I know from personal experience that the abuse of prisoners will produce more bad than good. Most of all, I know the use of torture compromises that which most distinguished us from our enemies.”

Exactly.

My position on this topic is unchanged from what I wrote in 2006, which you can read here.

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Comment of the Day on “Comment of the Day on ‘The Perils Of Over-Regulating The Police: A Case Study'”

Robocop

Stephen Mark Pilling contributes the second consecutive Comment of the Day providing perspective on the issue of police militarization, in response to the first. Here is his Comment of the Day to the post (by dragin_dragon, which you should read first if you haven’t yet), Comment of the Day on “The Perils Of Over-Regulating The Police: A Case Study”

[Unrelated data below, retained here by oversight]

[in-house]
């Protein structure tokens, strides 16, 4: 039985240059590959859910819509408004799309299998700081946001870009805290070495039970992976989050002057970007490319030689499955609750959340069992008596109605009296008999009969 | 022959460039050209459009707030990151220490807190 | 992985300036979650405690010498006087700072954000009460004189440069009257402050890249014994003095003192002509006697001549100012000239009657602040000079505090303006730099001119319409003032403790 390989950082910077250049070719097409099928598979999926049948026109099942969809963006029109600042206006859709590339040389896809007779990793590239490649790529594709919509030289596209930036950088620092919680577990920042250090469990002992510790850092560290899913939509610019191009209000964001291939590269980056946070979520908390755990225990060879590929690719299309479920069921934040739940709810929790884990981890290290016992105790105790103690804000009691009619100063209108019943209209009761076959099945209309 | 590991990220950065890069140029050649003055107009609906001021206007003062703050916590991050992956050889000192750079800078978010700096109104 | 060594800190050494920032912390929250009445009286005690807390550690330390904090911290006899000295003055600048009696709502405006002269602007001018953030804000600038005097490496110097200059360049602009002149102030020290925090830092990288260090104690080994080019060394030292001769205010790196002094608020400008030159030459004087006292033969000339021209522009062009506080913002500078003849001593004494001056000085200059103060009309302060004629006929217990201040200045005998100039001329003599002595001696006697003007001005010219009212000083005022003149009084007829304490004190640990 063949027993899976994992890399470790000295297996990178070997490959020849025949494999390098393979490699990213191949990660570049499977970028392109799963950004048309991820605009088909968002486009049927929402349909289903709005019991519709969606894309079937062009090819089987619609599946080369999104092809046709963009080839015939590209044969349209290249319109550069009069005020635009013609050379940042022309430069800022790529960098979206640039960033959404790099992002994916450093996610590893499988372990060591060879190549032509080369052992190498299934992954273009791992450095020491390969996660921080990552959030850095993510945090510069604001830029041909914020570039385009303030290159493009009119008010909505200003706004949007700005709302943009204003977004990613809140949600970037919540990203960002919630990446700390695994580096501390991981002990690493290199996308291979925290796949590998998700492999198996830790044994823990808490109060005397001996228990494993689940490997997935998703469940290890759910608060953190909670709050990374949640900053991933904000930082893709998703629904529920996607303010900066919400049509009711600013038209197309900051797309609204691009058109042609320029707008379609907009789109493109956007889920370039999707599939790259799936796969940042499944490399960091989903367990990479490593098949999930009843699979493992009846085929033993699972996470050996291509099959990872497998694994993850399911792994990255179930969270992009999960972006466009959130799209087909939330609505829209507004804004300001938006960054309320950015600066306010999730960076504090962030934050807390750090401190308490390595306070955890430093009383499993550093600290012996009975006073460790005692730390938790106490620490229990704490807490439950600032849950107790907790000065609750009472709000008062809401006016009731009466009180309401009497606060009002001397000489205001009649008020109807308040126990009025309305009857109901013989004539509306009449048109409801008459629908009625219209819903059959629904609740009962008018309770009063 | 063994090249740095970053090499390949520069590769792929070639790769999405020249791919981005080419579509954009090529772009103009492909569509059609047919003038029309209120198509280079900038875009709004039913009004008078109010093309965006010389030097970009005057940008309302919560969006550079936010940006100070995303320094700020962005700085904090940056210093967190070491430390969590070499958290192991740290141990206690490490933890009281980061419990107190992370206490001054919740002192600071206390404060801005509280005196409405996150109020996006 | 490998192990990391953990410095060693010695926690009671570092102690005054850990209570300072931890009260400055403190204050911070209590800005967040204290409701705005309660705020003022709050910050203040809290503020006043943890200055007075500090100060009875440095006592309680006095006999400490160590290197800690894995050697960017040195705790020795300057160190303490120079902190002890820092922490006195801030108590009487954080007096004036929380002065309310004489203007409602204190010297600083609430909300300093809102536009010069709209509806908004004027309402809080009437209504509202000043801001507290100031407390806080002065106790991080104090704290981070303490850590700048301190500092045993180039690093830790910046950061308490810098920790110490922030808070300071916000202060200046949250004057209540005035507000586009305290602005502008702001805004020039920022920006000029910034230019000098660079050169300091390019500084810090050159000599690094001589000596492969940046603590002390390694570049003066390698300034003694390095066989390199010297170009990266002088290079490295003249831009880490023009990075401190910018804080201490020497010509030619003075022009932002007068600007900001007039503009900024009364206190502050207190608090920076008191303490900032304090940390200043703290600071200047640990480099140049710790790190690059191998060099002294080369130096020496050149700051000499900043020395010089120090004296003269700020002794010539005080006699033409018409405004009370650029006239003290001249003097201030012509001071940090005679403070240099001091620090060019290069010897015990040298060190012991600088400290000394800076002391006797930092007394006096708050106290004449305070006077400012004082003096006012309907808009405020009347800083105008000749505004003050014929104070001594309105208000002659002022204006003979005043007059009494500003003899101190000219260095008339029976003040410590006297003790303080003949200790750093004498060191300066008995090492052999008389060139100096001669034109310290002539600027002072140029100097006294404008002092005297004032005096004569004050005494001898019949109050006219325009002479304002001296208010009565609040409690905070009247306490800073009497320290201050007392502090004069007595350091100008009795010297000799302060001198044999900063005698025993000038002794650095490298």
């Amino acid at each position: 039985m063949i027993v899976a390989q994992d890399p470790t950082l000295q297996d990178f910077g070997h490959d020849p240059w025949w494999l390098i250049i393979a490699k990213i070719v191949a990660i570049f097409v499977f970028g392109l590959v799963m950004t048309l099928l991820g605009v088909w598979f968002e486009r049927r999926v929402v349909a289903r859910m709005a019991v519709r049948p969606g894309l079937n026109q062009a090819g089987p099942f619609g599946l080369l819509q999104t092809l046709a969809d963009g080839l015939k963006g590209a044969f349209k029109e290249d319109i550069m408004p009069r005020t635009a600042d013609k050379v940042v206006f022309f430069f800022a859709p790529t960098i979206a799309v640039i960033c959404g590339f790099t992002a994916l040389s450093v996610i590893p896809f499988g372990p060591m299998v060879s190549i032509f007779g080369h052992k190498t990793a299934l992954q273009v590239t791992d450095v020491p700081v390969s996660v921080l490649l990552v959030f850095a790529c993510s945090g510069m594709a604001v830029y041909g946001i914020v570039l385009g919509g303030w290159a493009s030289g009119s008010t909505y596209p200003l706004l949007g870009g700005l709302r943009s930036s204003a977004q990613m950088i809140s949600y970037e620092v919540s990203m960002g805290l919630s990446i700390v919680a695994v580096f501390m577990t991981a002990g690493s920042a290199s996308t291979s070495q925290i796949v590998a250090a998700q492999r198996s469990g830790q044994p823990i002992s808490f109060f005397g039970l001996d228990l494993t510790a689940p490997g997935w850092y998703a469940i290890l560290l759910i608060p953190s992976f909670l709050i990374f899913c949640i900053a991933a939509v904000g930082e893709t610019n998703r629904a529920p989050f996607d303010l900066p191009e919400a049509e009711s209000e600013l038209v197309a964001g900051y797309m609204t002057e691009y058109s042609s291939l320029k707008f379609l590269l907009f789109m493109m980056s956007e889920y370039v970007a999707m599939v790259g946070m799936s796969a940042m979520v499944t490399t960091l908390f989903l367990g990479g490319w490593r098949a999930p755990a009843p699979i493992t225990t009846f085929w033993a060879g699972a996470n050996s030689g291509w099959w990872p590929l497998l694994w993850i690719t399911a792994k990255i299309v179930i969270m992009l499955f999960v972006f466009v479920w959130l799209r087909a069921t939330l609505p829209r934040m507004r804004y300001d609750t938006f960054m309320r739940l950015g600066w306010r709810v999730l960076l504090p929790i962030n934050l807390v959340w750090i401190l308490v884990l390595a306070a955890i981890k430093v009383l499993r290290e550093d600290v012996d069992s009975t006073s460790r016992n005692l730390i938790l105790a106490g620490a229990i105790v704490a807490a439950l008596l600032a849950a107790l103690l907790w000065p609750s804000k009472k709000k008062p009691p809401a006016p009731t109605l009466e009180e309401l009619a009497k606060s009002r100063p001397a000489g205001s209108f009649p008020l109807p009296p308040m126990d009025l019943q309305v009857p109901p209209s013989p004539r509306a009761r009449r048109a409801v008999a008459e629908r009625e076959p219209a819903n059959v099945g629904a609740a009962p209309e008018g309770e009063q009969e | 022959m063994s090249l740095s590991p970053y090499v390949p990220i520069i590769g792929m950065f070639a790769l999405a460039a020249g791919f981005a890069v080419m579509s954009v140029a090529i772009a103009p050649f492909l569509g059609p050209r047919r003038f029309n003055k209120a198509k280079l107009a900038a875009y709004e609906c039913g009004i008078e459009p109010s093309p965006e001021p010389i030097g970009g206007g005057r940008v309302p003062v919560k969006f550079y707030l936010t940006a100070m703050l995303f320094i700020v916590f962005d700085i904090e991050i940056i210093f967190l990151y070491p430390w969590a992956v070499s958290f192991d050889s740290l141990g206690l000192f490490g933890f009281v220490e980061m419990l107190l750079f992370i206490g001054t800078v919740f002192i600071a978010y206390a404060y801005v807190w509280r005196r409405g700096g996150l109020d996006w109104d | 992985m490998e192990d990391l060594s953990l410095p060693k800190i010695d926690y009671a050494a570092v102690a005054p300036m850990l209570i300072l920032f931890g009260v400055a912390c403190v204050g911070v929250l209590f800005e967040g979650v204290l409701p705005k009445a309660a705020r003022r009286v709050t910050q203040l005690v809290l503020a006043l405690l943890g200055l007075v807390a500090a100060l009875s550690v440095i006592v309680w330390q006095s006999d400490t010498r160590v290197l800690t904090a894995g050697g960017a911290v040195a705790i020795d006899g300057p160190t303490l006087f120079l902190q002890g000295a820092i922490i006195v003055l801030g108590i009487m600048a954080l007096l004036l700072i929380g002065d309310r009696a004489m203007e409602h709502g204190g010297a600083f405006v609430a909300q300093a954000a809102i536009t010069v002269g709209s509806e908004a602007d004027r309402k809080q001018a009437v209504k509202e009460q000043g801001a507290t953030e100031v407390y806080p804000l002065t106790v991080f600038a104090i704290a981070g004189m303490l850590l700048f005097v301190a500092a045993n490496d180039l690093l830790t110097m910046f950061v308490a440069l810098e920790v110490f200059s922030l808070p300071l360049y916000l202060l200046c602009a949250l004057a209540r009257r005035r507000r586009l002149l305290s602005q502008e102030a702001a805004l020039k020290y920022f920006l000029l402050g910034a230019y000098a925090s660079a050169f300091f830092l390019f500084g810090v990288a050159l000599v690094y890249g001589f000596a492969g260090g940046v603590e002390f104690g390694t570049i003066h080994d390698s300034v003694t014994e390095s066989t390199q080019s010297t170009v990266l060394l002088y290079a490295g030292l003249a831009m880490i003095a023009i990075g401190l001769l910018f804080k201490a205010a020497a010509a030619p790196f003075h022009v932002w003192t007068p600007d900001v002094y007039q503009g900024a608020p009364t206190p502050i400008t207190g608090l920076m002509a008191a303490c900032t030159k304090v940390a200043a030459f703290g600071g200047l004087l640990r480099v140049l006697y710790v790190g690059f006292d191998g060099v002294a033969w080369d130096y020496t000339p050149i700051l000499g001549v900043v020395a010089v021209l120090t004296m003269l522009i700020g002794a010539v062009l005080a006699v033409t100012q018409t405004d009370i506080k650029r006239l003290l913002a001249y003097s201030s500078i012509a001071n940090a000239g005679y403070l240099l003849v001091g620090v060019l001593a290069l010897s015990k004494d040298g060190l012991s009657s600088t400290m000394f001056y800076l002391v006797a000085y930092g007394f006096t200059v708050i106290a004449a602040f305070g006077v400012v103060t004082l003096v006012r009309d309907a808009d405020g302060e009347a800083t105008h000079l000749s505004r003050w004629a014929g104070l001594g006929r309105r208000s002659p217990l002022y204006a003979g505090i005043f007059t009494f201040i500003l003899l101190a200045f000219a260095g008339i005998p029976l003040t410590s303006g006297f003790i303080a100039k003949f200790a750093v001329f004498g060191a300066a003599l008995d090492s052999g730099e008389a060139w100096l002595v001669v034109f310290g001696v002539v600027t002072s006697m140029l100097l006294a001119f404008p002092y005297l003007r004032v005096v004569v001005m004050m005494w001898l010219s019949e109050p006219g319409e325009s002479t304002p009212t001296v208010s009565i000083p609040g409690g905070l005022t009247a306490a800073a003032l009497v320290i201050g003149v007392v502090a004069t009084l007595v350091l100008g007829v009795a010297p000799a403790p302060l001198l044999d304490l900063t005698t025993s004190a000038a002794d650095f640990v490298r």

When critics speak of the “militarization” of the police, not all are looking at it from the same viewpoint. Some are, of course, sociopathic or are conspiracy theorists. Some have swallowed the loudly flaunted concept that policemen are evil racists, corrupt ward healers in uniform or just about anything heinous, as they represent law as an absolute, not a relative.

There is a rational based distrust, however. Many of us grew up in a time where the police still walked a beat or patrolled his neighborhood in a squad car, armed with nothing more than a revolver. We’re also the product of an old tradition of law enforcement that stems from the British mold. Unlike the continental European system of paramilitary gendarmes, we adapted a system of localized lawmen, run by an elected county sheriff. The metropolitan police department is still a relatively new phenomenon, started in late 19th Century London.